Author: Joanne

The iPad once again tops kids’ wishlist for Christmas, the after effects

This week I was interviewed on ABC News breakfast about the after effects of thousands of children receiving a technology device for Christmas. While Santa happily gave many children a device for Christmas there are still many concerns.  I explained that apart from the entertainment and educational value that interest children in these devices, technology is a sought after commodity in our current society and children want to be part of it. A continuing concern of parents is the long-term effects of children consistently using technology from a young age. I explained that as this is still a fairly new phenomenon, we don’t we have research to indicate what these effects might be. However, we have research in other areas which give us important points to think about. A screen (technology device or TV screen) is very seductive for people- adults as well as children, and we can spend hours and hours completely absorbed by what is happening on the screen. If a child continually uses a technology device alone then it is likely that at that time they are also disconnected from the social environment in which they are using the screen including the people and conversation around them. This is a serious concern and can effect their ability to connect with others and develop relationships with their family and friends. The key is balance. Ensure children are...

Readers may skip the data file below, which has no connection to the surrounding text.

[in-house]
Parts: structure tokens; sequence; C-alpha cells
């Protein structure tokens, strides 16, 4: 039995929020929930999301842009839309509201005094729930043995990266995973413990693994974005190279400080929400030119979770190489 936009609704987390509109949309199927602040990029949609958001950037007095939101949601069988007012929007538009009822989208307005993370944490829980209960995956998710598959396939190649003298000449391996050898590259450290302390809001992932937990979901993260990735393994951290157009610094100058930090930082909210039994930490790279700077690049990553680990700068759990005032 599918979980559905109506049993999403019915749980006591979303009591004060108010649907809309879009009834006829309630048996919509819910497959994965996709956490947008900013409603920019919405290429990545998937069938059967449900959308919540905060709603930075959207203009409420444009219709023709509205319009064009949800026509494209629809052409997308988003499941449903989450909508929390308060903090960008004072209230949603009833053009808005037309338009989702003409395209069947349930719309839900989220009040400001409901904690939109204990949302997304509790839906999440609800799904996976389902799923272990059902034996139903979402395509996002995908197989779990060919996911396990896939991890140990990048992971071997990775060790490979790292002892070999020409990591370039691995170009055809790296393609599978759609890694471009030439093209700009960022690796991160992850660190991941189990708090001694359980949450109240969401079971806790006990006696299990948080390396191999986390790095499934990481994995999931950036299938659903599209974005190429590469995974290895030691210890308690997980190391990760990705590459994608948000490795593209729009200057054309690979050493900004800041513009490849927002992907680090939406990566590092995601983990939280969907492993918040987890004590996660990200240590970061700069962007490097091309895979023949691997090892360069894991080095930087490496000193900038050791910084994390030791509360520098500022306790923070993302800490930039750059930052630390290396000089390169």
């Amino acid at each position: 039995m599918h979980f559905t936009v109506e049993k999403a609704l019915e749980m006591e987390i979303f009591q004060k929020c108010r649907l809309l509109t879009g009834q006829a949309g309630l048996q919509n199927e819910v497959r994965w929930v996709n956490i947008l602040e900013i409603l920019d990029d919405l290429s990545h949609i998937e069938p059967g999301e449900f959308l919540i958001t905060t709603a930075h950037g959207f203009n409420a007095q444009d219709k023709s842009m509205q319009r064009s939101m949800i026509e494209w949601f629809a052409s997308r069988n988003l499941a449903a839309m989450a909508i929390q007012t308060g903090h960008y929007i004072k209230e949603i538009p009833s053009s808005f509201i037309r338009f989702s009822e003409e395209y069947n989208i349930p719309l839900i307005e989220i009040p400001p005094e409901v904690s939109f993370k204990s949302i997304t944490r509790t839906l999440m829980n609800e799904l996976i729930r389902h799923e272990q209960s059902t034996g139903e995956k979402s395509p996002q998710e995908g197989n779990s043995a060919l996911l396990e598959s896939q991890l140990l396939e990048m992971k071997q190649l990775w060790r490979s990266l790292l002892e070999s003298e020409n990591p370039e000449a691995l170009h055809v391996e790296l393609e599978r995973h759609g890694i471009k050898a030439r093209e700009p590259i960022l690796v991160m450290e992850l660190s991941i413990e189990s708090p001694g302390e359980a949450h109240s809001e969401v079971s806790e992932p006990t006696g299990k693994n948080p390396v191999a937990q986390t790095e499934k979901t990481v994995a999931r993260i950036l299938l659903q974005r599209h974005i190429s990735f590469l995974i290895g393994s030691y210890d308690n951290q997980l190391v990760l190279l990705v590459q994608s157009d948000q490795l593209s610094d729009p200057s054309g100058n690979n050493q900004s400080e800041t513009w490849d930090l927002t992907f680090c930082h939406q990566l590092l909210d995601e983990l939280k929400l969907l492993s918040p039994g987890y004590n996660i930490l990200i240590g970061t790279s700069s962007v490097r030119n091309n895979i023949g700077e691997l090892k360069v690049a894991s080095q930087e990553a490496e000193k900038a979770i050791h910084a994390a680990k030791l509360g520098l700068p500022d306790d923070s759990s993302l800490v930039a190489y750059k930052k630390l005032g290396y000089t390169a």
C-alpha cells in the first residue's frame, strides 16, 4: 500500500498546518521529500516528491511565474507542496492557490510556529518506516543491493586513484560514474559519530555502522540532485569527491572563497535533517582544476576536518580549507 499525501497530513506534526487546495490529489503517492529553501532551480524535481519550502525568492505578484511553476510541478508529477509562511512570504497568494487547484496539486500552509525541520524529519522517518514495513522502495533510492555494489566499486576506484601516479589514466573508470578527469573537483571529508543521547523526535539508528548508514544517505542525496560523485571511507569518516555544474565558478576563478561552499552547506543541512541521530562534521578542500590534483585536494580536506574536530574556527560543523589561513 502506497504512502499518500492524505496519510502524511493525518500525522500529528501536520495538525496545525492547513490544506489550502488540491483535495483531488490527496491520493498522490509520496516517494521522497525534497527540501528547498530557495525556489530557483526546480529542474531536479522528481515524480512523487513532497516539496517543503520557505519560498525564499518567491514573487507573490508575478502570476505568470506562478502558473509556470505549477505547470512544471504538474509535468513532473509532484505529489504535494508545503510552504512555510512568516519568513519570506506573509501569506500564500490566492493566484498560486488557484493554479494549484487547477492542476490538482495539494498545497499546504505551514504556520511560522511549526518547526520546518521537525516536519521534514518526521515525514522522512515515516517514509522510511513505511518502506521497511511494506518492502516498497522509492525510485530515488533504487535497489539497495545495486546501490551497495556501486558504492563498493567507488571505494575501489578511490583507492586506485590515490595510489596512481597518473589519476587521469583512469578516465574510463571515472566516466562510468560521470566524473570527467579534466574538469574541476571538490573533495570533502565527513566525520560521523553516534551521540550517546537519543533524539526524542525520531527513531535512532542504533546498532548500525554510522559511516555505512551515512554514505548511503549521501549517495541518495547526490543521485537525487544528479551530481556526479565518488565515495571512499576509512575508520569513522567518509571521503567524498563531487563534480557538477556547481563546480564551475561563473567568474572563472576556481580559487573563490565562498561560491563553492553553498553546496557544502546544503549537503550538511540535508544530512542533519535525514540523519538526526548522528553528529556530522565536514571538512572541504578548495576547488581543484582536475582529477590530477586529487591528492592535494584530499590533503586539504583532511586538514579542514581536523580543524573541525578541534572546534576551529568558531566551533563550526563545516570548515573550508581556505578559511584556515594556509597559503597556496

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The benefits of technology for family life

I was a guest on James Valentine’s radio show (ABC 702 Sydney) today. We spoke about the positives of technology for family life. A very important contribution technology can bring to family life is that it helps families to communicate with each other. Callers rang in about the value of Skype for staying connected with children or family overseas. One grandma even said she cooks with her young granddaughter via Skype. The granddaughter cooks while grandmother chats to her and gives her cooking advice. Another benefit we talked about was that technology offers many opportunities for family members to share things they see online and have a chat about them. From this perspective technology provides a medium for families to know each other’s interests and to acknowledge and share their interests. This is a huge benefit to families and one which we can embrace to enhance family...

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Is technology harming family life?

Why do you think children spend so much time online? Often we blame the lure of technology, the endless sites children can engage with, or that children don’t have any self-control. However, our actions as parents can also be a reason children spend so much time with technology. Read my latest opinion piece on the topic below. This article was published in The Age, Sydney Morning Herald and the Canberra Times.   Is technology destroying family life? By Dr Joanne Orlando I was out with my children last week and couldn’t help but smile as the voice of a toddler on a swing called out ‘higher, higher’. Normally a scene like this would conjure up images of a mother and child laughing and bonding together, but as we live in the internet age it wasn’t so idealistic. As it turned out, Mum was so engrossed with an online conversation on her mobile that she didn’t even notice her young son calling out for attention. Needless to say, he didn’t ever get that higher push, and he ended up playing on the slide where he didn’t need his mum to have fun. Electronic devices are making our lives richer, more accessible and more exciting, but are we now spending more time with technology than we are with our loved ones? Once upon a time the biggest technological nuisance for the...